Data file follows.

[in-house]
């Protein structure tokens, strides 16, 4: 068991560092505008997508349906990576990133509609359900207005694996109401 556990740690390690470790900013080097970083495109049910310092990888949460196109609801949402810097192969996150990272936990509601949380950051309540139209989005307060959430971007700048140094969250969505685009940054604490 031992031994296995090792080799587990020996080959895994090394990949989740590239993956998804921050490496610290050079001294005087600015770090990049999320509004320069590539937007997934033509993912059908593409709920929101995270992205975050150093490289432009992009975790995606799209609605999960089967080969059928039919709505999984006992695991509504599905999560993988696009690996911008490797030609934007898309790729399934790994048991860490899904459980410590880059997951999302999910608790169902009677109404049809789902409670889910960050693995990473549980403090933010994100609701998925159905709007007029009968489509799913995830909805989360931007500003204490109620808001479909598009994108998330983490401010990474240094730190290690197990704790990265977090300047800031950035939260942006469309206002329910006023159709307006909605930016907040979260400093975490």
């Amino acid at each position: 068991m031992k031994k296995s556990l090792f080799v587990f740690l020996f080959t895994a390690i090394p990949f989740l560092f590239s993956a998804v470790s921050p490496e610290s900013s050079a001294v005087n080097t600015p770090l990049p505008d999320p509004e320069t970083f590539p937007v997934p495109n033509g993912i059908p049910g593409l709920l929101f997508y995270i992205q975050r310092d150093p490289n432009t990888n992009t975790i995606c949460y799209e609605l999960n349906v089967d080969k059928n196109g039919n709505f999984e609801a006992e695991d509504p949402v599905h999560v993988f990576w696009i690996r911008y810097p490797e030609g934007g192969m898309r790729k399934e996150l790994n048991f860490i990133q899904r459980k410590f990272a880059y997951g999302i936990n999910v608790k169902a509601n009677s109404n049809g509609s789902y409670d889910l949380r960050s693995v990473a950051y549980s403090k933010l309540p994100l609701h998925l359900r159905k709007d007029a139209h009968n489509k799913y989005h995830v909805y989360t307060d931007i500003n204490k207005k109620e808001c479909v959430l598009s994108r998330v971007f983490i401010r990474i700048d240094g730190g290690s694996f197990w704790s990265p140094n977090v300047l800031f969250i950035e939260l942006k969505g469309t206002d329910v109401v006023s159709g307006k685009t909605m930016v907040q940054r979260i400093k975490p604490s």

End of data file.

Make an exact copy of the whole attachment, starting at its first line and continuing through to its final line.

[in-house]
């Protein structure tokens, strides 16, 4: 068991560092505008997508349906990576990133509609359900207005694996109401 556990740690390690470790900013080097970083495109049910310092990888949460196109609801949402810097192969996150990272936990509601949380950051309540139209989005307060959430971007700048140094969250969505685009940054604490 031992031994296995090792080799587990020996080959895994090394990949989740590239993956998804921050490496610290050079001294005087600015770090990049999320509004320069590539937007997934033509993912059908593409709920929101995270992205975050150093490289432009992009975790995606799209609605999960089967080969059928039919709505999984006992695991509504599905999560993988696009690996911008490797030609934007898309790729399934790994048991860490899904459980410590880059997951999302999910608790169902009677109404049809789902409670889910960050693995990473549980403090933010994100609701998925159905709007007029009968489509799913995830909805989360931007500003204490109620808001479909598009994108998330983490401010990474240094730190290690197990704790990265977090300047800031950035939260942006469309206002329910006023159709307006909605930016907040979260400093975490």
């Amino acid at each position: 068991m031992k031994k296995s556990l090792f080799v587990f740690l020996f080959t895994a390690i090394p990949f989740l560092f590239s993956a998804v470790s921050p490496e610290s900013s050079a001294v005087n080097t600015p770090l990049p505008d999320p509004e320069t970083f590539p937007v997934p495109n033509g993912i059908p049910g593409l709920l929101f997508y995270i992205q975050r310092d150093p490289n432009t990888n992009t975790i995606c949460y799209e609605l999960n349906v089967d080969k059928n196109g039919n709505f999984e609801a006992e695991d509504p949402v599905h999560v993988f990576w696009i690996r911008y810097p490797e030609g934007g192969m898309r790729k399934e996150l790994n048991f860490i990133q899904r459980k410590f990272a880059y997951g999302i936990n999910v608790k169902a509601n009677s109404n049809g509609s789902y409670d889910l949380r960050s693995v990473a950051y549980s403090k933010l309540p994100l609701h998925l359900r159905k709007d007029a139209h009968n489509k799913y989005h995830v909805y989360t307060d931007i500003n204490k207005k109620e808001c479909v959430l598009s994108r998330v971007f983490i401010r990474i700048d240094g730190g290690s694996f197990w704790s990265p140094n977090v300047l800031f969250i950035e939260l942006k969505g469309t206002d329910v109401v006023s159709g307006k685009t909605m930016v907040q940054r979260i400093k975490p604490s």